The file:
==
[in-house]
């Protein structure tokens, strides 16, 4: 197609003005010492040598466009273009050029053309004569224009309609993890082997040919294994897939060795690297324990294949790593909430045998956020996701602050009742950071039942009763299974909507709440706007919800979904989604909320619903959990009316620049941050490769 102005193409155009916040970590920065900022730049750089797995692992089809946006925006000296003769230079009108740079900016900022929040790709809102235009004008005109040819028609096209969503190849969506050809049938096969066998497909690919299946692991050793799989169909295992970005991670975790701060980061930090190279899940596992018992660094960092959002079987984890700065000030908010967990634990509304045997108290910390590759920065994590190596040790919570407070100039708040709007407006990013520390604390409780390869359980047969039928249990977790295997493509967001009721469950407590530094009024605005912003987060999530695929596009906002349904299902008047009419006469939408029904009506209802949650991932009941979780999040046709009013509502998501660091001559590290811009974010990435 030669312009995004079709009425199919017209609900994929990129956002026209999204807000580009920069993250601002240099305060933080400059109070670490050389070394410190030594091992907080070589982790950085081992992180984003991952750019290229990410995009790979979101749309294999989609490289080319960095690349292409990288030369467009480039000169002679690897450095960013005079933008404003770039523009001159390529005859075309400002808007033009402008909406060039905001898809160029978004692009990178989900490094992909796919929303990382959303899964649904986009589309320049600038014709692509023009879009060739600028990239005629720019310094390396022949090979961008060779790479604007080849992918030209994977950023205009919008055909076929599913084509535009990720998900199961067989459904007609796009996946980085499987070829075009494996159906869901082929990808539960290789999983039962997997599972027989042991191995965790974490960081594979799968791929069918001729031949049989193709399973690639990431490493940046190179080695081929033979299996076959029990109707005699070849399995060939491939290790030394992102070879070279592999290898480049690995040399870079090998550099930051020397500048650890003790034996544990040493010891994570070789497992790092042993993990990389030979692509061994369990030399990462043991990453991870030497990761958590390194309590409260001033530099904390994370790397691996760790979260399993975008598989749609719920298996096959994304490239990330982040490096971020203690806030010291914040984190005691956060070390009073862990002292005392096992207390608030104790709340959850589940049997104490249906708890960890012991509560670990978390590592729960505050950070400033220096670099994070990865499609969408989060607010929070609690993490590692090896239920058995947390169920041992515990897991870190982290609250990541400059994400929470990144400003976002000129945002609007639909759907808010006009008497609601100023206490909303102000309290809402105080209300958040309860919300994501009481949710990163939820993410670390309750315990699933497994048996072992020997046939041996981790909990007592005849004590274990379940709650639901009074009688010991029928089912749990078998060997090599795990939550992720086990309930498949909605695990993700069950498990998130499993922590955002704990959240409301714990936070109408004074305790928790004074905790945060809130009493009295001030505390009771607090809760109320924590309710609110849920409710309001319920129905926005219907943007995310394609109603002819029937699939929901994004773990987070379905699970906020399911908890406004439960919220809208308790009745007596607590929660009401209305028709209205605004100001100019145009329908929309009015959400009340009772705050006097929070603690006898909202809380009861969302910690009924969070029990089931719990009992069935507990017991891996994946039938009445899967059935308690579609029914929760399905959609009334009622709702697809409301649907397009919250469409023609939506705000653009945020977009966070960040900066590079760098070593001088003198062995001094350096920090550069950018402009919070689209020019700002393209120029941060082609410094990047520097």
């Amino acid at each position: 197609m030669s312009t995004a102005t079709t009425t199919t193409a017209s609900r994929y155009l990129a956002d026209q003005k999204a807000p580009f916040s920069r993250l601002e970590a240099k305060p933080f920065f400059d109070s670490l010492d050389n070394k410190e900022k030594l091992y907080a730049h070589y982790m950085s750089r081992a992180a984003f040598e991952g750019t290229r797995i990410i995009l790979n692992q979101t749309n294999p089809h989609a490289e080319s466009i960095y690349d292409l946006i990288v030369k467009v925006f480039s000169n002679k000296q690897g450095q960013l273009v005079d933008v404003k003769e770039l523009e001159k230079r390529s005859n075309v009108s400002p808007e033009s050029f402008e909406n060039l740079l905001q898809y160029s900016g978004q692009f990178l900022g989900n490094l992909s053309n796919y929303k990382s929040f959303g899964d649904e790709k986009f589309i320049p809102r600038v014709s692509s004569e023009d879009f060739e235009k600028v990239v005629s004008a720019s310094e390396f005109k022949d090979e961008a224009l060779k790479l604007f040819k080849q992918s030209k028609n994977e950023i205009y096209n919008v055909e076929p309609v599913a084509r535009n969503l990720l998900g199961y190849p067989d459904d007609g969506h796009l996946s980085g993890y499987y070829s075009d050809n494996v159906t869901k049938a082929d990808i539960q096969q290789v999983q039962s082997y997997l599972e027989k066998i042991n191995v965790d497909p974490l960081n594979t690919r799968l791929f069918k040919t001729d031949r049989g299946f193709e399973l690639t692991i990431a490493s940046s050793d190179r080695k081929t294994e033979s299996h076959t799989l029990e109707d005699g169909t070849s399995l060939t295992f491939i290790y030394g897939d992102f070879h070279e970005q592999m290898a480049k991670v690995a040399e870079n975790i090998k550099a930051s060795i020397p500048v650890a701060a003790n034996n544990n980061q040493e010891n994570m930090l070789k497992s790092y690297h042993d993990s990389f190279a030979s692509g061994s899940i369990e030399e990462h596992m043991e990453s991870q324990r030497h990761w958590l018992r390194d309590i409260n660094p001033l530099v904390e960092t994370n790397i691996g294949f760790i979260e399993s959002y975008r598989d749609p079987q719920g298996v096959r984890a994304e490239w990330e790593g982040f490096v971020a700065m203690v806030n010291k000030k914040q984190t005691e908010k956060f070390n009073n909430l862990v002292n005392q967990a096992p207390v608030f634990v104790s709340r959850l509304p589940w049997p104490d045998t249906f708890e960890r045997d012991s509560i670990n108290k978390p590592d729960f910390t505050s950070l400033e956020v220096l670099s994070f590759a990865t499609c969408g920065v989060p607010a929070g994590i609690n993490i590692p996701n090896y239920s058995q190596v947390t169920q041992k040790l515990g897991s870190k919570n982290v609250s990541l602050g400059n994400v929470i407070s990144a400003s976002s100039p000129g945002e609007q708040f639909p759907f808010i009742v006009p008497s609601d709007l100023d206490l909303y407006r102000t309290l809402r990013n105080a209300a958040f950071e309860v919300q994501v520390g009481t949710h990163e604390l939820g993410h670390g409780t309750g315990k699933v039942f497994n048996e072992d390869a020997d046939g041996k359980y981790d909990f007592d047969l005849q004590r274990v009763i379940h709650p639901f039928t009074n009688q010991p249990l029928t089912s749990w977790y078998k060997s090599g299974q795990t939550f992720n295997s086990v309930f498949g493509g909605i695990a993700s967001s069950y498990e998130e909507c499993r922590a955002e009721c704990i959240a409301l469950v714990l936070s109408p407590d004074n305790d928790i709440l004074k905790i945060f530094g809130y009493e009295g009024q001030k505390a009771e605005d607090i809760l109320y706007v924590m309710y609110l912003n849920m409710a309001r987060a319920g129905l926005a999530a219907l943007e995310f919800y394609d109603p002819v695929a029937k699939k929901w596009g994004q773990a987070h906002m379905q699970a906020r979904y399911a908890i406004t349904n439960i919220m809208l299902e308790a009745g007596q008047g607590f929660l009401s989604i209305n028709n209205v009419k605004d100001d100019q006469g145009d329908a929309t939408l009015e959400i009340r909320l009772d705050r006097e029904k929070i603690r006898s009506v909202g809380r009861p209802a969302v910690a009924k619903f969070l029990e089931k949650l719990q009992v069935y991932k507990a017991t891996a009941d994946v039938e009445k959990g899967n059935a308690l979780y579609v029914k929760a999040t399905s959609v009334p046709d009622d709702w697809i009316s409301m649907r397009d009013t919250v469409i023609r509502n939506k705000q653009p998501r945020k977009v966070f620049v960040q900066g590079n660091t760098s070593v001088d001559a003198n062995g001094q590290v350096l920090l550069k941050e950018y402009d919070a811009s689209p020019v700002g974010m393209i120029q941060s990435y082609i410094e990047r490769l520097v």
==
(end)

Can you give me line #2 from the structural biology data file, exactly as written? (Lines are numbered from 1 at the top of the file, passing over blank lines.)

């Protein structure tokens, strides 16, 4: 197609003005010492040598466009273009050029053309004569224009309609993890082997040919294994897939060795690297324990294949790593909430045998956020996701602050009742950071039942009763299974909507709440706007919800979904989604909320619903959990009316620049941050490769 102005193409155009916040970590920065900022730049750089797995692992089809946006925006000296003769230079009108740079900016900022929040790709809102235009004008005109040819028609096209969503190849969506050809049938096969066998497909690919299946692991050793799989169909295992970005991670975790701060980061930090190279899940596992018992660094960092959002079987984890700065000030908010967990634990509304045997108290910390590759920065994590190596040790919570407070100039708040709007407006990013520390604390409780390869359980047969039928249990977790295997493509967001009721469950407590530094009024605005912003987060999530695929596009906002349904299902008047009419006469939408029904009506209802949650991932009941979780999040046709009013509502998501660091001559590290811009974010990435 030669312009995004079709009425199919017209609900994929990129956002026209999204807000580009920069993250601002240099305060933080400059109070670490050389070394410190030594091992907080070589982790950085081992992180984003991952750019290229990410995009790979979101749309294999989609490289080319960095690349292409990288030369467009480039000169002679690897450095960013005079933008404003770039523009001159390529005859075309400002808007033009402008909406060039905001898809160029978004692009990178989900490094992909796919929303990382959303899964649904986009589309320049600038014709692509023009879009060739600028990239005629720019310094390396022949090979961008060779790479604007080849992918030209994977950023205009919008055909076929599913084509535009990720998900199961067989459904007609796009996946980085499987070829075009494996159906869901082929990808539960290789999983039962997997599972027989042991191995965790974490960081594979799968791929069918001729031949049989193709399973690639990431490493940046190179080695081929033979299996076959029990109707005699070849399995060939491939290790030394992102070879070279592999290898480049690995040399870079090998550099930051020397500048650890003790034996544990040493010891994570070789497992790092042993993990990389030979692509061994369990030399990462043991990453991870030497990761958590390194309590409260001033530099904390994370790397691996760790979260399993975008598989749609719920298996096959994304490239990330982040490096971020203690806030010291914040984190005691956060070390009073862990002292005392096992207390608030104790709340959850589940049997104490249906708890960890012991509560670990978390590592729960505050950070400033220096670099994070990865499609969408989060607010929070609690993490590692090896239920058995947390169920041992515990897991870190982290609250990541400059994400929470990144400003976002000129945002609007639909759907808010006009008497609601100023206490909303102000309290809402105080209300958040309860919300994501009481949710990163939820993410670390309750315990699933497994048996072992020997046939041996981790909990007592005849004590274990379940709650639901009074009688010991029928089912749990078998060997090599795990939550992720086990309930498949909605695990993700069950498990998130499993922590955002704990959240409301714990936070109408004074305790928790004074905790945060809130009493009295001030505390009771607090809760109320924590309710609110849920409710309001319920129905926005219907943007995310394609109603002819029937699939929901994004773990987070379905699970906020399911908890406004439960919220809208308790009745007596607590929660009401209305028709209205605004100001100019145009329908929309009015959400009340009772705050006097929070603690006898909202809380009861969302910690009924969070029990089931719990009992069935507990017991891996994946039938009445899967059935308690579609029914929760399905959609009334009622709702697809409301649907397009919250469409023609939506705000653009945020977009966070960040900066590079760098070593001088003198062995001094350096920090550069950018402009919070689209020019700002393209120029941060082609410094990047520097």